Article
Full-text available
Life-history theory predicts that within a species, reproduction and survival rates will differ among populations that differ in resource availability or predation rates through phenotypic plasticity. When populations are near carrying capacity (K) or when they are declining due to reduced prey resources, the average age at 1st reproduction (averag...
Article
Phocine distemper virus (PDV) has caused 2 epidemics in harbor seals in the Atlantic Ocean but had never been identified in any Pacific Ocean species. We found that northern sea otters in Alaska are infected with PDV, which has created a disease threat to several sympatric and decreasing Pacific marine mammals.
Data
Full-text available
Phocine Distemper Virus in Northern Sea Otters in the Pacific Ocean, Alaska, USA
Article
We present data on the colonization of Middleton Island, Alaska, by Black Oystercatchers (Haematopus bachmani) following the creation of an extensive rocky intertidal zone after the Alaskan earthquake of 1964. The first pair of oystercatchers was detected in 1976, and it was another 5 years before the population increased to three pairs. Oystercatc...
Article
Perfluorinated chemicals (PFCs) have been detected in abiotic and biotic matrices worldwide, including the Arctic Ocean. Considering these chemicals' persistent and bioaccumulative potentials, it was expected that levels of PFCs, like those of many legacy organic pollutants, would respond slowly to the restrictions in production and usage. Temporal...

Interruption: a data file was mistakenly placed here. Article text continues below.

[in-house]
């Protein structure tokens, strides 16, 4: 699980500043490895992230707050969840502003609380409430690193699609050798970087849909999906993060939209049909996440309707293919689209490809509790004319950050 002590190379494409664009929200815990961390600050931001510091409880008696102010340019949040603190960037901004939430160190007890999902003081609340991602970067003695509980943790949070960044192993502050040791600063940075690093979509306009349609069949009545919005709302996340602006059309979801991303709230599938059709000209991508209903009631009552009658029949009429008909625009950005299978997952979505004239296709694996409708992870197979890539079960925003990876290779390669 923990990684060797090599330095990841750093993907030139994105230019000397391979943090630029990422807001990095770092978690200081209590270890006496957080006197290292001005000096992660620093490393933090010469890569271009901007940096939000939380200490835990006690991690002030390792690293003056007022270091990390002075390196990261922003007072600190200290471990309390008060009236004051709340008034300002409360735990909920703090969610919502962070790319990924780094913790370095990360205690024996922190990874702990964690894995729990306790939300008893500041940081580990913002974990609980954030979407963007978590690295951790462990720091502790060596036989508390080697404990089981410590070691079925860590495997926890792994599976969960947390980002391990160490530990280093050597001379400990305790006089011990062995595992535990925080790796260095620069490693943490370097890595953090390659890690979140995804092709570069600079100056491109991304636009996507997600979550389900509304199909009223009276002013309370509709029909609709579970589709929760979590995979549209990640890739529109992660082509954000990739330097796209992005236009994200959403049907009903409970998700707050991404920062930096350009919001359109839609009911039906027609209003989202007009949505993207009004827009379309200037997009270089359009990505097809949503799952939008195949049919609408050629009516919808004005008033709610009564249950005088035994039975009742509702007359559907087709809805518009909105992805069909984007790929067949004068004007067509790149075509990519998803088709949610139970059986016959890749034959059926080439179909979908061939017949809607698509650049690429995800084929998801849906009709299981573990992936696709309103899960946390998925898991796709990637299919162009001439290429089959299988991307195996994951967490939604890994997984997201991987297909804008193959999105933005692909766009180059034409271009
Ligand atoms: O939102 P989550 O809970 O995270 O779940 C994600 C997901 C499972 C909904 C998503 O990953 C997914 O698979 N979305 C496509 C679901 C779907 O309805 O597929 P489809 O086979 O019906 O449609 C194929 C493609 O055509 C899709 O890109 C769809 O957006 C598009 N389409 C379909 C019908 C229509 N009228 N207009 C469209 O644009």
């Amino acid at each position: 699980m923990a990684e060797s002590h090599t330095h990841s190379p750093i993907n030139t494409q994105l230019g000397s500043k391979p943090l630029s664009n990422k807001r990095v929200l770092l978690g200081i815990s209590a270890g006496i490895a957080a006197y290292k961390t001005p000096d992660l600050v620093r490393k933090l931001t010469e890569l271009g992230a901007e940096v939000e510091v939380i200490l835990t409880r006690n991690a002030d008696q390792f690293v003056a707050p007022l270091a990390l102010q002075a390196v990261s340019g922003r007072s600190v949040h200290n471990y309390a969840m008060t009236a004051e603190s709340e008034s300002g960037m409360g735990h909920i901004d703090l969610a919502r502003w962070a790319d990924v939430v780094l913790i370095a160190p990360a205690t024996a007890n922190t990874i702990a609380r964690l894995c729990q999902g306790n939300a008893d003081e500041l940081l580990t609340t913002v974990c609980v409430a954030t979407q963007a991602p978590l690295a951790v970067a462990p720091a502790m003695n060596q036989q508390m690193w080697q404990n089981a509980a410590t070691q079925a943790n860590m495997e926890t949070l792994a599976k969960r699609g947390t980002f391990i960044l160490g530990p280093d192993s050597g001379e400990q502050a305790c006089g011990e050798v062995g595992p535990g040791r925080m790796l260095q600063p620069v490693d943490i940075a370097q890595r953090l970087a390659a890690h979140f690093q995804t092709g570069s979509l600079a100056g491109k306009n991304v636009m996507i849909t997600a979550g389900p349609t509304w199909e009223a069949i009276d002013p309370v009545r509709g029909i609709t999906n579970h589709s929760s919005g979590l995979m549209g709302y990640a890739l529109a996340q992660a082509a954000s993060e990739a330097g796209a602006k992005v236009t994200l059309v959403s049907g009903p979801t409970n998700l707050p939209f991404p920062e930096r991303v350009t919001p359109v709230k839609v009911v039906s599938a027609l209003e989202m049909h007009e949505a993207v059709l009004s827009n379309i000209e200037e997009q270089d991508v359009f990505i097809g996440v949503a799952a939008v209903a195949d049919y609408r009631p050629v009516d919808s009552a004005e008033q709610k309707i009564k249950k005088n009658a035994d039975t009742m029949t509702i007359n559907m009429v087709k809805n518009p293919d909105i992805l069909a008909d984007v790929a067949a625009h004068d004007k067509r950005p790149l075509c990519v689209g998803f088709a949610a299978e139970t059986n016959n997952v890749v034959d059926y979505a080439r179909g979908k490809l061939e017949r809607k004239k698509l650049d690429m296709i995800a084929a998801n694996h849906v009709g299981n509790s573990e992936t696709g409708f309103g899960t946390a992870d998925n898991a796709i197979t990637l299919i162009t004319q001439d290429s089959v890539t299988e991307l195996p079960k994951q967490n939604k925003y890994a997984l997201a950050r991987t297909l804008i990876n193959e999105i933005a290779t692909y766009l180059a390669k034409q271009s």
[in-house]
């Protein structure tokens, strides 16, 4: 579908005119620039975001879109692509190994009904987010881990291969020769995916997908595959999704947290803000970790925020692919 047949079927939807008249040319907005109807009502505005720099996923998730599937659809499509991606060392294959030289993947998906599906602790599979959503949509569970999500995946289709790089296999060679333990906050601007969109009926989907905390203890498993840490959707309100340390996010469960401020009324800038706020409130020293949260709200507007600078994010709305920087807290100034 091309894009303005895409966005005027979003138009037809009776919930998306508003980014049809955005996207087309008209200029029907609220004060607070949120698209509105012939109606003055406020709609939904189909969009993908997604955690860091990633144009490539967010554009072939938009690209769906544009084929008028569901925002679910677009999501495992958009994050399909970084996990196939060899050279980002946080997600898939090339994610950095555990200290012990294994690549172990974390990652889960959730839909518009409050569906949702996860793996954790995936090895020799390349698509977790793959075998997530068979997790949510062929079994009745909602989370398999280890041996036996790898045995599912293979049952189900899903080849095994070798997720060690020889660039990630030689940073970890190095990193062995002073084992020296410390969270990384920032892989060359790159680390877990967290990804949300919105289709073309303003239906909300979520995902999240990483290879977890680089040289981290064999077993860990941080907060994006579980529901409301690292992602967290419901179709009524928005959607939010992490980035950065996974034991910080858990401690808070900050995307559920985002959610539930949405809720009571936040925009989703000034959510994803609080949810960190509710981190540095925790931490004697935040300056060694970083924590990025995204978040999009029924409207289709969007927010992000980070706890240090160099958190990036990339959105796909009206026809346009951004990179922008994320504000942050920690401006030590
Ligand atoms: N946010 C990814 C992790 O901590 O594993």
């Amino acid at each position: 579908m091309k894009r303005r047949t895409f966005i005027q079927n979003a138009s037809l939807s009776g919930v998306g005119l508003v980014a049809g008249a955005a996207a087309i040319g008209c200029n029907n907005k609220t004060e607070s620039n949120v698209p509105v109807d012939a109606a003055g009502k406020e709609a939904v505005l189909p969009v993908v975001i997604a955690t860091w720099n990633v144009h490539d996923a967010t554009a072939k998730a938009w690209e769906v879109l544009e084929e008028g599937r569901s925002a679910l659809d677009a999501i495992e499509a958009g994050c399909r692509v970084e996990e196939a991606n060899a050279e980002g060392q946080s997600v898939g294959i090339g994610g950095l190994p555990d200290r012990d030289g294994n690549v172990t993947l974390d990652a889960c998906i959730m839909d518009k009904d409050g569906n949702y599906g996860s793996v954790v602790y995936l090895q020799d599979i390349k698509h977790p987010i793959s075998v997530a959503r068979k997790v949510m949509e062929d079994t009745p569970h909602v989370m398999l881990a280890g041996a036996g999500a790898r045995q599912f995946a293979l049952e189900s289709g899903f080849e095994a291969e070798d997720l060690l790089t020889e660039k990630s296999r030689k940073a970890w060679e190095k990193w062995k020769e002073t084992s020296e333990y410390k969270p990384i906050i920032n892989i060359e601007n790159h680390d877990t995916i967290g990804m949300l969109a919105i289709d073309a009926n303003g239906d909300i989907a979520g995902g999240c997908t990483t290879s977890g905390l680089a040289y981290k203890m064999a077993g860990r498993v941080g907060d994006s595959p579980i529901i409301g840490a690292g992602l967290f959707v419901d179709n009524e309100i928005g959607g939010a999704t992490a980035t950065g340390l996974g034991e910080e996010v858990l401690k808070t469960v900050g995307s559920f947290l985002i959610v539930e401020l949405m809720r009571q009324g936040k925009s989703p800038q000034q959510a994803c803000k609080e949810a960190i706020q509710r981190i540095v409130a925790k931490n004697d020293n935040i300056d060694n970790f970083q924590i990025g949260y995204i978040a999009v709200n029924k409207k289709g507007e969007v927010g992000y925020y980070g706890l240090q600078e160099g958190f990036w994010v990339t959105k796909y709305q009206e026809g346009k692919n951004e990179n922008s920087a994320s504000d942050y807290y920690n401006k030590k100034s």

Article
Sexing oystercatchers in the field is difficult because males and females have identical plumage and are similar in size. Although Black Oystercatchers (Haematopus bachmani) are sexually dimorphic, using morphology to determine sex requires either capturing both pair members for comparison or using discriminant analyses to assign sex probabilistica...
Article
Age at first reproduction (AFR) has been difficult to quantify in mammals, as the most commonly used methods require reproductive tracts or direct observations. However, work in several large mammal species suggests that the width of cementum light bands in teeth decline once females begin to reproduce, suggesting that teeth structures might provid...
Article
Mothers can improve the quality of their offspring by increasing the level of certain components in their eggs. To examine whether or not mothers increase deposition of such components in eggs as a function of food availability, we food-supplemented black-legged kittiwake females (Rissa tridactyla) before and during egg laying and compared depositi...
Conference Paper
Due to a small population, restricted range, threats to preferred habitat, and susceptibility to human-related disturbances, the Black Oystercatcher (Haematopus bachmani) is listed as a species of high concern within the U.S., Canadian, Alaskan, and Northern and Southern Pacific shorebird conservation plans and is a featured species in the Comprehe...
Article
Females of many species copulate more frequently than necessary to fertilize their eggs despite the potential costs. Several studies, particularly on socially monogamous birds, have suggested that females obtain immediate material benefits by trading copulations for nutrients or other resources. We experimentally tested this hypothesis by manipulat...